Next were the sleeves. The lining of this dress is installed only for the main body of the dress and not sleeves. I tacked the main fabric and lining together at armholes and thus prepared the dress for sleeves installation. After basting sleeves in I had to conclude that the dress was not feeling all that comfortable. My shoulders are narrow, so usually I do not have any problem in garment being tight around shoulders. But this time that was exactly the case. Moreover, since the neck opening is pretty large, by moving hands around I was pulling neckline to sides, and that was a clear indication that upper part of the dress was too tight. To remediate the problem at least somewhat I ended up installing sleeves with minimum 0.5 cm seam allowance. This allowed me to win a centimeter of chest width, and that helped quite a bit.

The last thing to take care of was hemming the sleeves and making a proper hem for the dress. I hand-stitched all hems using invisible stitch to make for a clean finish. And with that my new blue dress was all complete!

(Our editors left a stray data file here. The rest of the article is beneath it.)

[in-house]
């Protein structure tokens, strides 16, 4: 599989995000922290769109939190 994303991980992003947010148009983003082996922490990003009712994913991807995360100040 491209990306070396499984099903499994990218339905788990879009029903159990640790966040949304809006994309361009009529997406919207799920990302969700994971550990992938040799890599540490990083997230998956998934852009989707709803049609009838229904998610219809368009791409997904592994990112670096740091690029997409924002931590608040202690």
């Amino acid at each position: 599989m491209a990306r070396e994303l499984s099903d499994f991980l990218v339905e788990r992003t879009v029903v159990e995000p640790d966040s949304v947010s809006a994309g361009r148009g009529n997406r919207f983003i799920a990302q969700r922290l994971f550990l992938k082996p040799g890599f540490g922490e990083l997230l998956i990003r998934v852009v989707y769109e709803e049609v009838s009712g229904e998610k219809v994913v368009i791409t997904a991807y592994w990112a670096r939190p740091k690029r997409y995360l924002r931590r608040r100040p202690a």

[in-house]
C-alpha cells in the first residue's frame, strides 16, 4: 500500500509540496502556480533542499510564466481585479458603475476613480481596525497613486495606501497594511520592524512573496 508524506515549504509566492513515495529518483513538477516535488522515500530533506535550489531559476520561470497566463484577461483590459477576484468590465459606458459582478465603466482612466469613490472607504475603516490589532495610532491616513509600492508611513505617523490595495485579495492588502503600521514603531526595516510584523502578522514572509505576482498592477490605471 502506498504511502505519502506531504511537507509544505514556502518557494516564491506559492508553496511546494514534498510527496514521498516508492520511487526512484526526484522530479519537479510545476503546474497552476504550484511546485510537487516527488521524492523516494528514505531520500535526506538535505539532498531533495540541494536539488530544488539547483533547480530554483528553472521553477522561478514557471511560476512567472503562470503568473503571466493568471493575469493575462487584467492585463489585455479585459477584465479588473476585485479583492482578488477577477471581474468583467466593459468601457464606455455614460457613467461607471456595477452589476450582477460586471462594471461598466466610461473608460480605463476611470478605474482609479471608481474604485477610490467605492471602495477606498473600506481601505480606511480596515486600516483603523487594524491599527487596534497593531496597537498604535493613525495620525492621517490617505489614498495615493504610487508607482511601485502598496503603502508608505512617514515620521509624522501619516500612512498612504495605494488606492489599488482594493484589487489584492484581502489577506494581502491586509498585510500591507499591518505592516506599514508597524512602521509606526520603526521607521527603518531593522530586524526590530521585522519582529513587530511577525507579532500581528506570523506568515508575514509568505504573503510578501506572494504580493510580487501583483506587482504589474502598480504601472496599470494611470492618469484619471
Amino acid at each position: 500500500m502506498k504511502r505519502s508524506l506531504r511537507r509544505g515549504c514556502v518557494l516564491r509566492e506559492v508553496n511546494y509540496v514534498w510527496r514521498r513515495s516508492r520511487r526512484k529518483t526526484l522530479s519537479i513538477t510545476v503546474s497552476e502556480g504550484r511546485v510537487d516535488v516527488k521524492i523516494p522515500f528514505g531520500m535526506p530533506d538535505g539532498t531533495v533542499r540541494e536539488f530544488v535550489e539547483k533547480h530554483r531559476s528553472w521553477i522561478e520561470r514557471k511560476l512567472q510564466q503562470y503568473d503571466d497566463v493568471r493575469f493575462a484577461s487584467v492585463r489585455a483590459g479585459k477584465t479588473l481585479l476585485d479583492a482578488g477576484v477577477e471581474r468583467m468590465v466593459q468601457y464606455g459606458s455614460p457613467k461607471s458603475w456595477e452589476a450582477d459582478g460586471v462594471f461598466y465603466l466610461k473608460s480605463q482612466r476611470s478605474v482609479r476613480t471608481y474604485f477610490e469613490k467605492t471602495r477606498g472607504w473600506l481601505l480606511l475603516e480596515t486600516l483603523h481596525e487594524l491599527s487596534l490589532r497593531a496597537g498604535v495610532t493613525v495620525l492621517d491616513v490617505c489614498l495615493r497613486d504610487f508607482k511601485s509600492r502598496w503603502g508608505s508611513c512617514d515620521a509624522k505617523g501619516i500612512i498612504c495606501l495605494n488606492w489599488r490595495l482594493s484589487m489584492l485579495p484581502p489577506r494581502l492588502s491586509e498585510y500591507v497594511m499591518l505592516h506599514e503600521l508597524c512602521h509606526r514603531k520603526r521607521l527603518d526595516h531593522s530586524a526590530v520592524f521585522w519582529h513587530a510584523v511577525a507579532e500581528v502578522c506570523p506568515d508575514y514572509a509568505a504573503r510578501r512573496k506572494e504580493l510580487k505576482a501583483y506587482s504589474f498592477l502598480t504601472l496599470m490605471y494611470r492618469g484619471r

For this dress I used some 1.2 meters of this beautiful blue wool, the fabric is called Superfine twill worsted Prussian blue. Lining is called Old blue eyes polka dot and it is acetate and viscose blend (51% / 49%). Both fabrics were bought from Fabworks Mill Shop two autumns ago. Pattern used here is Becky dress by Vikisews patterns and I had to adjust it quite a bit. Notions used were: a bit of interfacing tape for few seams, invisible zipper, and coordinating thread (Gutermann no. 310). This dress cost me 25 Eur (here, reaping benefits of having shopped before Brexit and before insane inflation kicked in). It was made in February, 2023.